A coalition of more than 120 student groups, including Columbia University Apartheid Divest and local chapters of organizations like Students for Justice in Palestine and Jewish Voice for Peace, organized the actions at Columbia. 

On April 18, Columbia President Minouche Shafik called upon the police to clear the campus, leading to the arrest of 108 protesters. This sparked widespread outrage and prompted students at other universities in New York City to set up their own pro-Palestinian encampments. Shafik again called on the police to intervene on April 30 after students occupied the Hamilton Hall building, claiming safety threats in a communiqué.

Students are demanding their universities divest from companies that arm Israel or support its weapons industry. They also insist that scientific, technological, and medical research is not used in this genocide or in future armed conflicts.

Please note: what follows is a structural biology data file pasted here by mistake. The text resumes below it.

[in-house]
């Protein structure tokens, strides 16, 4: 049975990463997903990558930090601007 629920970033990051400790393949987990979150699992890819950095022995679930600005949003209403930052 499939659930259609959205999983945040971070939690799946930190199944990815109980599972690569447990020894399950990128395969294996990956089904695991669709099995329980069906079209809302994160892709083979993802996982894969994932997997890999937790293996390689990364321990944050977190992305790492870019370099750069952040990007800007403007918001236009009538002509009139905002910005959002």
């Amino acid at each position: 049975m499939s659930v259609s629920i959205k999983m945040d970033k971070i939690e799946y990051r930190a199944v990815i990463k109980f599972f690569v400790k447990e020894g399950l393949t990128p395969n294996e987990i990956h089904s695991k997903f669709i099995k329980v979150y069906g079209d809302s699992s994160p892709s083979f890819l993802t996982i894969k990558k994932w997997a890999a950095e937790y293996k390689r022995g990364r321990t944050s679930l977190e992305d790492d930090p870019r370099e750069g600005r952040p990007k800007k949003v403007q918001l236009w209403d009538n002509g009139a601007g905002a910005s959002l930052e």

Divestment may sound utopian, but it can be achieved. 

On April 17, the University of York in England announced that it would completely divest from arms and ammunition manufacturers after prolonged protests by students. In Rhode Island, Brown University announced it will consider divesting from Israeli companies involved in the occupation of Palestine. 

Minouche affirmed in a statement that Columbia will not divest from companies implicated in Israel's military efforts in Gaza. Student anger at the repression of their movement, the raid of the encampment, and the ongoing genocide in Gaza is growing.